Thursday, 28 May 2009 10:48
Struggling unemployed Long Islanders whose unemployment benefits are about to run out will be able to tap into a $645 million federal grant for unemployment compensation under legislation overwhelmingly passed by the assembly, Assemblyman Tom Alfano announced.
Alfano, who is ranking member of the powerful Assembly Labor Committee, voted to move the bill to the floor of the assembly that will allow unemployment compensation recipients to receive a 13-week extension on their benefits.
“This was a measure we had to move on quickly and I was happy to have helped in the Labor Committee. I want to thank Labor Chair Susan John and Speaker Silver for making this bill a reality,” Assemblyman Alfano said. The bill passed the State Senate and was signed by Governor Paterson.
Current New York state law triggers an extension of benefits when the insured unemployment rate, or the rate of unemployment among workers who qualify for unemployment insurance coverage, reaches five percent. Under the new proposal, an additional 13 weeks of extended benefits will begin when the state total unemployment rate or the rate of unemployment among all unemployed persons reaches 6.5 percent or greater. An additional seven weeks would begin once the state total unemployment rate climbs to eight percent or greater. New York’s total unemployment rate for April was 7.8 percent.
“Times are tough for many of our neighbors. Too many people have lost a job and are hurting during this economic downturn. This bill will give added relief to those who are struggling right here and now,” Assemblyman Alfano said. “I want to thank President Obama for helping New York State and channeling this needed aid to those who have lost a job and are about to run out of benefits.”
Assemblyman Alfano pointed to regional unemployment figures that continue to increase as a result of the economic downturn and foreclosure crisis. “By providing this added relief, we are helping countless families who are in trouble financially. We’re also continuing our efforts in the revitalization project on Hempstead Turnpike that will create jobs and expand the tax base. The focus for us in Nassau County should be jobs, jobs, jobs. If we create jobs, we expand the tax base, and give homeowners property tax relief. It’s as simple as that,” Alfano said.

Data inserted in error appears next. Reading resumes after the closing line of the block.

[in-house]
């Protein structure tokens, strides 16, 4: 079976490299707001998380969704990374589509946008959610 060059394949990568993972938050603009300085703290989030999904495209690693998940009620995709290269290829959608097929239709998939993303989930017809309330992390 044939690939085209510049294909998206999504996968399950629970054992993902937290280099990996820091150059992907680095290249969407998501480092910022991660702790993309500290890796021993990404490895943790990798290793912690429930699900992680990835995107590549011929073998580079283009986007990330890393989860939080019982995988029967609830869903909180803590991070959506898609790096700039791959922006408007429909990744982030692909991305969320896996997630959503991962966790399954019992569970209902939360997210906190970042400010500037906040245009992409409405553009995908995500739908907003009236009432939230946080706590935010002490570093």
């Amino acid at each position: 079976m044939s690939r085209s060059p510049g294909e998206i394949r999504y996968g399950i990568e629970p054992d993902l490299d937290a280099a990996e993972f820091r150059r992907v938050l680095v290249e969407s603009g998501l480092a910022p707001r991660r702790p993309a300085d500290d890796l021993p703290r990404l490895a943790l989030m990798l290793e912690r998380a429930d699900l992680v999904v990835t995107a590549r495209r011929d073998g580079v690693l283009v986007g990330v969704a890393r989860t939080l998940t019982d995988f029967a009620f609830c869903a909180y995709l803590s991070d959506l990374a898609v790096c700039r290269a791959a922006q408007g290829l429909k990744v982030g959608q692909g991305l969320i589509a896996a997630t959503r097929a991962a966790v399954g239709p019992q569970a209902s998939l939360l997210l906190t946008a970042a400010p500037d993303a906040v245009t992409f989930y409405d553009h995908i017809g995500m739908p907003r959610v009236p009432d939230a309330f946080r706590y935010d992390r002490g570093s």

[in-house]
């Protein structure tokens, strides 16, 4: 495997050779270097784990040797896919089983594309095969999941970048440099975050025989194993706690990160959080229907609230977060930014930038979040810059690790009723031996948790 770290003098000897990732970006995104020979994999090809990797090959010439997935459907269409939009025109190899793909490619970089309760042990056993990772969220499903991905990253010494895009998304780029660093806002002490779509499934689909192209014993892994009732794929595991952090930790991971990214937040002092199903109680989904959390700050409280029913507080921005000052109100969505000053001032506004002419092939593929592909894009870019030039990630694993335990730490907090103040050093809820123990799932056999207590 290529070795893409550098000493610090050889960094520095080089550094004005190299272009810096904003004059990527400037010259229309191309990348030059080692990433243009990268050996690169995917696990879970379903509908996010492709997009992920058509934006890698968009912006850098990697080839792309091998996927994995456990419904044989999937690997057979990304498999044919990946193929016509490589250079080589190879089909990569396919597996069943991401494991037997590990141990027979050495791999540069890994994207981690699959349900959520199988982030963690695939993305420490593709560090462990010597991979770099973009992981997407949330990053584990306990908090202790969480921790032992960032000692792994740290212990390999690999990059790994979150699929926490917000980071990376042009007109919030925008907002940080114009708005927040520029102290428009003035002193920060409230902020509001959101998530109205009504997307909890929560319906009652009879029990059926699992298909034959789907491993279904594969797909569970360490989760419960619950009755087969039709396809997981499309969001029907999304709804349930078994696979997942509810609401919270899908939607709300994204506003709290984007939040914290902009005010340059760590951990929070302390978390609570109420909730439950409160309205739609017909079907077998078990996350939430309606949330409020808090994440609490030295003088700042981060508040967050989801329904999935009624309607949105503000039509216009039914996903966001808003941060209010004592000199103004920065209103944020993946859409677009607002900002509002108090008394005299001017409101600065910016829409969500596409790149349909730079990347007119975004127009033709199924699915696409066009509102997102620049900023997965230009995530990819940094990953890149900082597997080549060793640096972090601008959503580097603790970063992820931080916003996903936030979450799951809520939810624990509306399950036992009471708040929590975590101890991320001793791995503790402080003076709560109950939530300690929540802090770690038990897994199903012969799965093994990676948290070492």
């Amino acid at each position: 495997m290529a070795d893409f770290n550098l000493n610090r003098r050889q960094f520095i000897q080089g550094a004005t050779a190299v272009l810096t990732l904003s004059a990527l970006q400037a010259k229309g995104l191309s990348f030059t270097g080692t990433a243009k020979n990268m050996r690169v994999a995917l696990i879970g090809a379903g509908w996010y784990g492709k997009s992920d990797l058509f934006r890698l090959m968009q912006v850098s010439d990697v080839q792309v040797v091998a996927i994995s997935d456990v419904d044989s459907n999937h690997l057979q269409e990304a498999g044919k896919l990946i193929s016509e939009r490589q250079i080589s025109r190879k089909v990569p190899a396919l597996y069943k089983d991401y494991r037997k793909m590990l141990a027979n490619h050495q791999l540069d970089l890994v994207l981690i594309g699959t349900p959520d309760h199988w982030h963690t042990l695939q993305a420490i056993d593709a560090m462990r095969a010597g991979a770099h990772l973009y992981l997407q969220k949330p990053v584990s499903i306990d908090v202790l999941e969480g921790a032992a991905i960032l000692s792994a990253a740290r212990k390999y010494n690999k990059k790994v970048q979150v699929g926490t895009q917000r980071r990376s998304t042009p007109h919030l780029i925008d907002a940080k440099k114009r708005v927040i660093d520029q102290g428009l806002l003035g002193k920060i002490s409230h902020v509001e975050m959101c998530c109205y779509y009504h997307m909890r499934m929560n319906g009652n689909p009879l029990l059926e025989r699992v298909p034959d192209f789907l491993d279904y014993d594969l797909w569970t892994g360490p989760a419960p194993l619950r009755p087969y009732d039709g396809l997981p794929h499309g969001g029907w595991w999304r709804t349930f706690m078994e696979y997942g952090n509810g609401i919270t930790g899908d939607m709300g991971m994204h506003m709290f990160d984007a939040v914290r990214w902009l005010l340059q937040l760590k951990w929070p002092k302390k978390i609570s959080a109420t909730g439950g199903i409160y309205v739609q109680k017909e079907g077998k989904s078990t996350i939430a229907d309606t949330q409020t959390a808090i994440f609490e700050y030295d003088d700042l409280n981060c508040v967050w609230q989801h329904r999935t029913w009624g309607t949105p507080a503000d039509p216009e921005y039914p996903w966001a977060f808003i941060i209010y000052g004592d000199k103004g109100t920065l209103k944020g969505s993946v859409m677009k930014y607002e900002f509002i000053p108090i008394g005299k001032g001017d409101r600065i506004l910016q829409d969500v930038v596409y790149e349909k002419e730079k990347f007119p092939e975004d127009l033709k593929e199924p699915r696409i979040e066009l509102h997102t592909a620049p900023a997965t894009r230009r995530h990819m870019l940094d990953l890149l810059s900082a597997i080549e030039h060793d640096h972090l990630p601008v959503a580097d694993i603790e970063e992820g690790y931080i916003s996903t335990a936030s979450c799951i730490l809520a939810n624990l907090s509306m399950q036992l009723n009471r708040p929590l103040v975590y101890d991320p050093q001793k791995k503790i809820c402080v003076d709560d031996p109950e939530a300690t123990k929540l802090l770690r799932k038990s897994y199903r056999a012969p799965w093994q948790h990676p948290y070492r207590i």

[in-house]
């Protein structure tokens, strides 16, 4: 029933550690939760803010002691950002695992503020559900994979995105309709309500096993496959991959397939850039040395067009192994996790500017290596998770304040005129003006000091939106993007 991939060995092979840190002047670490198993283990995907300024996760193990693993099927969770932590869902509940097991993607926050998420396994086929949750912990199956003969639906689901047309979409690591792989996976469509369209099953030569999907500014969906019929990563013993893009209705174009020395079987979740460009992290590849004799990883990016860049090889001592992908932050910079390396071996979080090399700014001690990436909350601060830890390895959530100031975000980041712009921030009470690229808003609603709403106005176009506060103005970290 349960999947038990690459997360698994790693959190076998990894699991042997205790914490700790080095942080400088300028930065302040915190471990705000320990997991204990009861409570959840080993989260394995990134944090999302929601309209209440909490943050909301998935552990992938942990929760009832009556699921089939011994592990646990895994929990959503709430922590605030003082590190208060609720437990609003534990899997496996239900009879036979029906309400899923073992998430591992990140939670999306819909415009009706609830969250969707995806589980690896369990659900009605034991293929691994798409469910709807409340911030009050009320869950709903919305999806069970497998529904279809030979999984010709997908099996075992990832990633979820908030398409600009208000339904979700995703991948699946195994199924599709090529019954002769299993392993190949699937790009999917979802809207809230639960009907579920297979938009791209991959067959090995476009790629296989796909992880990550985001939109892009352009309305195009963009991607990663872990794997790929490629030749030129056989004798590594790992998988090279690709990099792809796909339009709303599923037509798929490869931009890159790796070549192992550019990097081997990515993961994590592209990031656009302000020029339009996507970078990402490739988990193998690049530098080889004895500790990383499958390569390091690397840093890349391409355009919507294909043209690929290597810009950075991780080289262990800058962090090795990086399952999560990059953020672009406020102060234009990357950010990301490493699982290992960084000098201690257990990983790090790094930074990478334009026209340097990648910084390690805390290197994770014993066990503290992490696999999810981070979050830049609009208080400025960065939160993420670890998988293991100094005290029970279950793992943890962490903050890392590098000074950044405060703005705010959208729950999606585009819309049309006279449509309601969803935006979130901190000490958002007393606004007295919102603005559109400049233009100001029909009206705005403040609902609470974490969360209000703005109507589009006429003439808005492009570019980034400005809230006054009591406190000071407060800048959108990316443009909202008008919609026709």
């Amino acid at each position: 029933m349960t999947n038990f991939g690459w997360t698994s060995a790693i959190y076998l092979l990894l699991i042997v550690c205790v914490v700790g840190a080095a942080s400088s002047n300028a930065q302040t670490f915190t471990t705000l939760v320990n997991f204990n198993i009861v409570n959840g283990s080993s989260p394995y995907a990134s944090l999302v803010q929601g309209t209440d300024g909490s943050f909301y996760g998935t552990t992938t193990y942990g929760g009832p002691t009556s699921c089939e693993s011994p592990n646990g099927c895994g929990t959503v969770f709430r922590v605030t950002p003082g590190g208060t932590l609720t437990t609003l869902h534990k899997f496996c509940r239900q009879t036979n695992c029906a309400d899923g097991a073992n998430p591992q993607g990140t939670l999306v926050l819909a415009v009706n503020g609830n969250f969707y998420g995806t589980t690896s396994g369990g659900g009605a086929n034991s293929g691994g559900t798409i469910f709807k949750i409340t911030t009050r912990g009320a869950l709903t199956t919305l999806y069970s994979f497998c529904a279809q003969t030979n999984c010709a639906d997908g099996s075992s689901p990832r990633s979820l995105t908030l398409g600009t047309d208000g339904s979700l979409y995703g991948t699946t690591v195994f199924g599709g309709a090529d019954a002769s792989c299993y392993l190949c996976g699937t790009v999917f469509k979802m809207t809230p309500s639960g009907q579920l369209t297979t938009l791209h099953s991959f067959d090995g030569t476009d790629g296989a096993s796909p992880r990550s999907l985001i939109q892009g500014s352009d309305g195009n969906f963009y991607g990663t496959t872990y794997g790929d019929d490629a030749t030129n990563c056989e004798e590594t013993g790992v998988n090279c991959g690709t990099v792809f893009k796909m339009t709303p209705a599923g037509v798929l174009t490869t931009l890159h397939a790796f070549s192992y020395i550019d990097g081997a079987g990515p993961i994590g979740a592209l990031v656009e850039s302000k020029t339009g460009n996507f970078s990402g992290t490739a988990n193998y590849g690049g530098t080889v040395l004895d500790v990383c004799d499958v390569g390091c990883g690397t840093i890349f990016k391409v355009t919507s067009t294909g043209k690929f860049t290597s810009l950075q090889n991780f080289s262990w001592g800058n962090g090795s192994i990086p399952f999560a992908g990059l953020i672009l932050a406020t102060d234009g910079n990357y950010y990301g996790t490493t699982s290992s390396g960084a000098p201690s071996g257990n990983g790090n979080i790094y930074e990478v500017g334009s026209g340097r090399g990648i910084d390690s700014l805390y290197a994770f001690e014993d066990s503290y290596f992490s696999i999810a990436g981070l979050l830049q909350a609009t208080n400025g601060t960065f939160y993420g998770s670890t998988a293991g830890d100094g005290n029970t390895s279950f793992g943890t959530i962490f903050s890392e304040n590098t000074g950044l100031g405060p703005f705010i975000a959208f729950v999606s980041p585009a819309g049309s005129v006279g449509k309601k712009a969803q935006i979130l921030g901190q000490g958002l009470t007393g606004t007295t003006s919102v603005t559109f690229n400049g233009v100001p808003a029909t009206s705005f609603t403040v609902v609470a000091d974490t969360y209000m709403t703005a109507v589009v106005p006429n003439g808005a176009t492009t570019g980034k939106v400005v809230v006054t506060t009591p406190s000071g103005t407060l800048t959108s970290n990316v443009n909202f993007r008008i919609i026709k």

The bill, which is the result of an agreement between both houses of the Legislature and Governor Paterson, will extend benefits by including workers who must leave work for compelling family reasons, including domestic abuse and the sickness or disability of a family member. Also included in the category expansion is a provision that will allow part-time workers to seek part-time work and still qualify for unemployment insurance benefits.
Additional provisions of the bill will allow New York to draw down federal funding for 100 percent of the extended benefits for claimants who were employed by private employers before losing their jobs; clarify that the benefits of claimants who were employed by Native American Tribes must be paid for by such tribe, as consistent with other governmental entities; and, allow for additional weeks of benefits without statutory action in the event that Congress provides funding for 100 percent of such benefit for claimants who worked for private employers.
Current law provides 26 weeks of benefits to employees who are ready, willing and able to work but who have lost their employment through no fault of their own. In June and November 2008 and February 2009 the federal government provided an additional 33 weeks of benefits, for which it paid 100 percent of the cost, for a total of 59 weeks of unemployment benefits for New York claimants. Passage of this bill can potentially provide New York’s unemployed a total of 79 weeks of benefits.